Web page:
I don't know why this is, but I've always been attracted to extremes.
Hamsters are called hoarders, because they like to shove copious quantities of sunflower seeds in their cheeks. Sunflower seeds seem harmless to me.
Little did I know that the hoarding of reality TV means living in what amounts to a waist-deep landfill. Pizza boxes, food wrappers, empty jars and beer cans and anything else no longer wanted is just tossed on the floor. The smell is appalling, and mice and bugs abound. It is as if these people have just given up on themselves, and on life.
As I become steadily more addicted to this awful stuff, I am beginning to notice certain themes cropping up again and again:The family telling the psychologist/organizer that their "collecting" (not hoarding) is their own business, and not hurting them or anyone else.
Inappropriate affect: constantly smirking, chuckling or joking about the disaster while the rest of the family quietly weeps; lashing out in astonishing, malignant hate and rage at the most well-meaning attempts to help.
No functioning kitchen.
A dead refrigerator full of rotting food.
Almost no place to sit down, and certainly no place to sit together. One partner sits on a box to eat dinner, while the other sits on the only exposed portion of the bed.
"Meals" defrosted in the microwave. Many of these people are very obese, so a lot of furtive overeating must go on behind the scenes.
Okay, so among the problems these families insist they don't have are: disturbed family relations; alienation; a seemingly deliberate, literal pushing apart of loved ones by the sheer bulk of all the crap. Normal bathroom functions, normal hygiene, normal eating and sleeping, all are eroded away to nothing. The outside world is effectively shut out, and the inhabitants are shut in. They have deliberately sealed themselves inside a stinking tomb, and when approached to tidy it up a little, they say they are too overwhelmed to do it and begin to sob about their disturbed childhood.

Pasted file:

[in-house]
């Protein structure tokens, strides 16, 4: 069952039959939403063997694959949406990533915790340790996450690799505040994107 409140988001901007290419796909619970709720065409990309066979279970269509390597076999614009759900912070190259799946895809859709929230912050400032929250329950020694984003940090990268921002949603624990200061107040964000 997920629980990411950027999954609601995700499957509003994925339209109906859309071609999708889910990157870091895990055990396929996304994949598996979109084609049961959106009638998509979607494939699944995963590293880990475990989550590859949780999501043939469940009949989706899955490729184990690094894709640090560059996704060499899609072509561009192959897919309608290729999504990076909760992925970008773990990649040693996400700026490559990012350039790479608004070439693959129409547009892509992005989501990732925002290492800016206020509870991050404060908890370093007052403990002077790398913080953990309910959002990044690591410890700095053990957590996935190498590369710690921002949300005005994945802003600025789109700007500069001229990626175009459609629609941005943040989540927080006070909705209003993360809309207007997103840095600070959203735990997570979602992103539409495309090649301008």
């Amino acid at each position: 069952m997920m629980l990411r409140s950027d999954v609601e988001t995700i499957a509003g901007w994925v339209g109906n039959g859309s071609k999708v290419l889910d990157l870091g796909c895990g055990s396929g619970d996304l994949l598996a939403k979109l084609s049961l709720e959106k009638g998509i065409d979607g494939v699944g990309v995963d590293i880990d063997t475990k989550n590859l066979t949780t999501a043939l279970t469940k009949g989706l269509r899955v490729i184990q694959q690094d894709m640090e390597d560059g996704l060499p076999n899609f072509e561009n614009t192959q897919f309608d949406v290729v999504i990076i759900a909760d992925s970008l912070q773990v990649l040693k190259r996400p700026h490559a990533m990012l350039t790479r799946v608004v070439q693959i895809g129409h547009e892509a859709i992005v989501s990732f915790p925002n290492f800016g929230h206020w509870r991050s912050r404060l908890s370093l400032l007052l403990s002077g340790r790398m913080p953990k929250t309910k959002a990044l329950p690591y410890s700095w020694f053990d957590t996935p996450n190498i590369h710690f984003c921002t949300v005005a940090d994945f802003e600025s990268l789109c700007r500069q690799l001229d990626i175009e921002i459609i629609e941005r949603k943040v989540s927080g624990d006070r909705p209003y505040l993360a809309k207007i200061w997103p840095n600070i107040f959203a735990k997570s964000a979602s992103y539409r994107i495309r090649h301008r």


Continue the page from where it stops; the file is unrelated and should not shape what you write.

Yes, I have no doubt that these people had enormously disturbed childhoods, but what about their disturbed adulthoods? Isn't there something they can do about this? For (as they say in recovery circles), if nothing changes, nothing changes.
A few of these profoundly disabled souls seem to have a limited life on the outside. One woman spent three hours doing her hair every morning. (It looked like one of Lady Bird Johnson's more alarming wigs.) The surface of normalcy is eggshell. Once cracked by the intrusion of "help", all sorts of twisted dysfunction bursts through.
Strange people like this used to be institutionalized, or at least hidden upstairs and forgotten. Now they are being flushed out (pardon the expression), and, to some extent, used for sensationalist entertainment. In some cases, they do seem to want help, but it seems to me they are usually being coerced, either by the family or the law. All of these places are extreme fire hazards, and many aren't even intact. If you only have half a roof on your house, sooner or later the whole place is going to cave in.
But it's not enough to need help: you have to want it, and that pathetically backward family ended up being forcibly evicted when their falling-down house was finally condemned. The last shot showed them sitting in a row staring into the camera like something out of Deliverance, with the final caption telling us they were living in an apartment with four of their seven cats and planning on repairing the house and moving back in.